Today, we’ll talk about the Spanish passive using the verb ser. Let’s begin!
In general, we refer to the passive voice as a form of speech in which the action relapses on the object instead of the subject. Let’s recognize this structure across English and Spanish with the following example:
- Active voice: The author wrote the fifty-two-thousand-page book in less than three weeks.
[Subject] [Main Verb in Past Tense] [Object] [Complements]
- Passive voice: The fifty-two-thousand-page book was written by the author in less than three weeks.
[Verb “to be” in Past Tense + Past Participle]
Spanish (literal translation)
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- Voz activa: El autor escribió el libro de cincuenta y dos mil páginas en menos de tres semanas.
[Sujeto] [Verbo Principal en Pasado] [Objeto / Complemento Directo]
- Voz pasiva: El libro de cincuenta y dos mil páginas fue escrito por el autor en menos de tres semanas.
[Verbo “ser” en Pasado + Participio]
The main difference between active and passive voice is that the subject and the object switch places. The verb keeps its place in the sentence, but its structure changes to “to be” / ser conjugated in the same tense as the main verb in the active voice. We also always add the past participle of the main verb, followed by the preposition “by” / por when the subject is explicit.
Note: We must bear in mind that the verb ser (to be) is an irregular verb, therefore its conjugations in the different verb tenses will alter its spelling in Spanish.
The past participle
In Spanish, the verbs have three different conjugations according to their ending. Because of this, we find three distinct “past participles” (participios) endings for regular verbs:
|First Conjugation (-ar)||Second Conjugation (-er)||Third Conjugation (-ir)|
|Alquilar – Alquil-ado(To rent – Rent-ed)||Proteger – Proteg-ido(To protect – Protect-ed)||Corregir – Correg-ido(To correct – Correct-ed)|
Remember that in the passive voice the participles act as adjectives, so in Spanish they must agree in gender and number with the main object (noun/pronoun).
Let’s go through some examples:
- El libro será editado por el autor la próxima semana y tendrá cincuenta y dos días para entregarlo a la editorial. (The book will be edited by the author next week, and he will have fifty-two days to deliver it to the publisher.)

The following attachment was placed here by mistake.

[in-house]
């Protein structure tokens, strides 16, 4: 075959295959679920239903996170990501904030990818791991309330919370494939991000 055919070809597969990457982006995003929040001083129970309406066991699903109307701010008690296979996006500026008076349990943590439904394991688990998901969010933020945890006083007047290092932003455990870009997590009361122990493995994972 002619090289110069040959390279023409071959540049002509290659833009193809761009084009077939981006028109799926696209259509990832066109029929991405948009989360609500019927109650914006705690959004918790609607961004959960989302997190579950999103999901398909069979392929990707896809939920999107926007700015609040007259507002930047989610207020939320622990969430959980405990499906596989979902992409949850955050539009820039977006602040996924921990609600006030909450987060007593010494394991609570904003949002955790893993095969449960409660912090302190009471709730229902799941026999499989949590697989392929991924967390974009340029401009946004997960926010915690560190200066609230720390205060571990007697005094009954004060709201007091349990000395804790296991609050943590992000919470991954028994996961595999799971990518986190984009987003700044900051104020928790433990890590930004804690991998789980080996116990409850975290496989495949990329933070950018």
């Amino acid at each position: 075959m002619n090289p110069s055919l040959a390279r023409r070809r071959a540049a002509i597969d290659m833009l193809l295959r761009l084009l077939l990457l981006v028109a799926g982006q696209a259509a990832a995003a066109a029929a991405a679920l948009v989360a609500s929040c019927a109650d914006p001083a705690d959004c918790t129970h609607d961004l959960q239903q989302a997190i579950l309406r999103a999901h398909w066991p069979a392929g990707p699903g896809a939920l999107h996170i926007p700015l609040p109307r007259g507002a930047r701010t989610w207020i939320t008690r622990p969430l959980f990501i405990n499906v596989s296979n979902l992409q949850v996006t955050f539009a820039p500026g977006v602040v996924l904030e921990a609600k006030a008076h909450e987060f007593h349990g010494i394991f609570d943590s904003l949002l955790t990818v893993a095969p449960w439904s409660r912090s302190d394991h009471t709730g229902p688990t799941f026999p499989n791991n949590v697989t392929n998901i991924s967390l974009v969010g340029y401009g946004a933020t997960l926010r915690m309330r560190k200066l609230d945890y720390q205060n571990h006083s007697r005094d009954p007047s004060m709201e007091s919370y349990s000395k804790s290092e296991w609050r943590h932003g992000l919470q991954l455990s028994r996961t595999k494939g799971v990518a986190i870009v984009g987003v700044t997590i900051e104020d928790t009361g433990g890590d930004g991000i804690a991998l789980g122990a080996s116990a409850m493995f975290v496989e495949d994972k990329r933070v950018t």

Structure: [Object] [Verb] [by] [Subject] [Complements]
In the above example, we can identify the past participle editado (edited) as its Infinitive verb form belongs to the first conjugation editar (to edit). Also, you can notice that the main object libro is a singular and masculine noun, so the participle has to agree with it as well.
- El libro de mil páginas ha sido escrito por la famosa autora J.K. Rowling de cincuenta y dos años. (The thousand-page book has been written by the famous fifty-two-year-old author J.K.Rowling.)
Note: The main verb escribir (to write) is an irregular verb, and its past participle form escrito (written) agrees in gender and number with the object libro.
The verb “to be” is conjugated in the third-person singular of the present perfect (ha sido / “has been”), which hints that this should be the verb tense of the main verb in the active voice (ha escrito / “has written”).
- El autor es invitado por la academia a escribir un nuevo libro de mil páginas acerca de la salud mental. (The author is invited by the academy to write a new thousand-page book about mental health.)
Note: The past participle of the main verb invitado (invited) belongs to the first conjugation, as its infinitive form is invitar (to invite).
We can guess that the main verb in the active voice should be conjugated in the present tense as follows: La academia invita el autor (The academy invites the author).
And there you have it: the passive voice in Spanish! You can also check out our article on how to form the passive using the verb estar.
Written by Nicole Oliveira